As a final personal note i would like to notice that in no way i am diminishing C++, on the contrary. I think it is a much more powerful language with some concepts that, if not well understood and disciplined, can lead to quite obfuscated code. That and the fact that there doesn't seem to be any discipline regarding coding style as simple as a variable naming convention. A good example is in the socket.c file, where the socket descriptor variable can be called s, _s, sock or socket. The convention followed by Ritchieduino and its libraries attempts to follow as closely the Google Coding Style Guide as possible, even though there are exceptions(not the C++ ones) in the name of compatibility with the original Arduino library. I also advise a look into the guide even if you are not interested in Ritchieduino because for me it was really useful. It is even for C++!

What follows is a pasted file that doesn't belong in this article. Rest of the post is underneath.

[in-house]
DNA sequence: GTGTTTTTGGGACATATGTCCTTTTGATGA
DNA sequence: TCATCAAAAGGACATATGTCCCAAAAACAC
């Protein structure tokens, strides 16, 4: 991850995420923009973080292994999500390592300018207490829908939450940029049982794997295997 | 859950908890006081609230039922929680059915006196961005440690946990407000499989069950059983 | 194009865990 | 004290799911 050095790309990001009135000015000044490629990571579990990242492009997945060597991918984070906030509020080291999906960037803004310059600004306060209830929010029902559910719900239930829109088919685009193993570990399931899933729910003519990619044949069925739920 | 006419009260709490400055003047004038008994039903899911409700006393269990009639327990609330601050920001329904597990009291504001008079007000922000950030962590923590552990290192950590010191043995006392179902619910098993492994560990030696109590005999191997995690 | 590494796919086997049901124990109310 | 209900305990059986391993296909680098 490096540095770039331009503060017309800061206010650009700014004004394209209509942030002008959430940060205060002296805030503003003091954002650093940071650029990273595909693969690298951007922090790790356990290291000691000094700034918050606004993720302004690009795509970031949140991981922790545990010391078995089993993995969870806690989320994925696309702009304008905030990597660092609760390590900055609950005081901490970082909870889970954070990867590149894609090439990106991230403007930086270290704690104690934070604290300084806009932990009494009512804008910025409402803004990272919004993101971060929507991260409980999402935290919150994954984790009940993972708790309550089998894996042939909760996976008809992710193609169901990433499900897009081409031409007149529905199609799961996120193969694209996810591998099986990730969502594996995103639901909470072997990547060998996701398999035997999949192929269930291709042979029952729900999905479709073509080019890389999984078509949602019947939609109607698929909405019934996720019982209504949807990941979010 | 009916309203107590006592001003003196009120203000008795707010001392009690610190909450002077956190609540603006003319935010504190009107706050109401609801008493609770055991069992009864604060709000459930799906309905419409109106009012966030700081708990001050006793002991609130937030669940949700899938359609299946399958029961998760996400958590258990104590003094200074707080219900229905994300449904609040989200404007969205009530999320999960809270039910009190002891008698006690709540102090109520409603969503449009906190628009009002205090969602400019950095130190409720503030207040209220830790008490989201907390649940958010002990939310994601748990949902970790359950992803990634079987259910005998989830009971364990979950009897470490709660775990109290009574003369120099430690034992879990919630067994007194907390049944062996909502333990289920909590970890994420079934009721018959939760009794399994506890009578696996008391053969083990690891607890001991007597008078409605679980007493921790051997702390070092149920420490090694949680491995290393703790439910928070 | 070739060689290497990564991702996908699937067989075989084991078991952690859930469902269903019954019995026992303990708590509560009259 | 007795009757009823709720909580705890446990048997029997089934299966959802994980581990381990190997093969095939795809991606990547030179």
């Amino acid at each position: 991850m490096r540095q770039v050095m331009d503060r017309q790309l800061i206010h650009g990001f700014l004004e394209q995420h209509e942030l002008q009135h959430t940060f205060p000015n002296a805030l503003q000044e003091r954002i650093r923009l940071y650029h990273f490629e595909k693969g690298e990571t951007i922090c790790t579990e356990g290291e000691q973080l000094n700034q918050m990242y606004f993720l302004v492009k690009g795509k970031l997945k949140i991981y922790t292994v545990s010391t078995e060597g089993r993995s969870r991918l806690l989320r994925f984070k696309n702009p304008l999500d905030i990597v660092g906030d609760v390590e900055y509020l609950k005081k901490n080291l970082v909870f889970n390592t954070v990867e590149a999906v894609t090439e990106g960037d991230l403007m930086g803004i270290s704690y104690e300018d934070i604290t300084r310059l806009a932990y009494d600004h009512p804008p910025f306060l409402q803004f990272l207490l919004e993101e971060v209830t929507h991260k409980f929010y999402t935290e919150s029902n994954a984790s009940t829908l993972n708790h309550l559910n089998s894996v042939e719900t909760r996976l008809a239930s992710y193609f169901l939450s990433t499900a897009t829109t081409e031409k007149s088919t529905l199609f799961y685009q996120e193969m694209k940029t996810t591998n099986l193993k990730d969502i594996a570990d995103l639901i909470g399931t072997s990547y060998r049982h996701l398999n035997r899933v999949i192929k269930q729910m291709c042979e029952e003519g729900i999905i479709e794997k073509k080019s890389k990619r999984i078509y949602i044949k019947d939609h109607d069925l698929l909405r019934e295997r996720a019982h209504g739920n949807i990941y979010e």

There will be more posts on how to start and use the libraries, as it doesn't use the Arduino IDE, which in my opinion is terrible. I will make a post on how to set everything up in Eclipse IDE with some hints that may help the transition to Ritchieduino and even normal Arduino programming a bit faster and satisfying. In the meantime if you can take care of using the library you can try the WebServer examples which is functionally equal to the one provided in the original Ethernet library.

In the meantime i leave here the github repository with library available to anyone who so desires. It is also important to note that the library is LGPL, because the previous Arduino work upon which Ritchieduino is derived, is also LGPL, so you can use it in proprietary applications.

Hope enjoy it.
Paulo Neves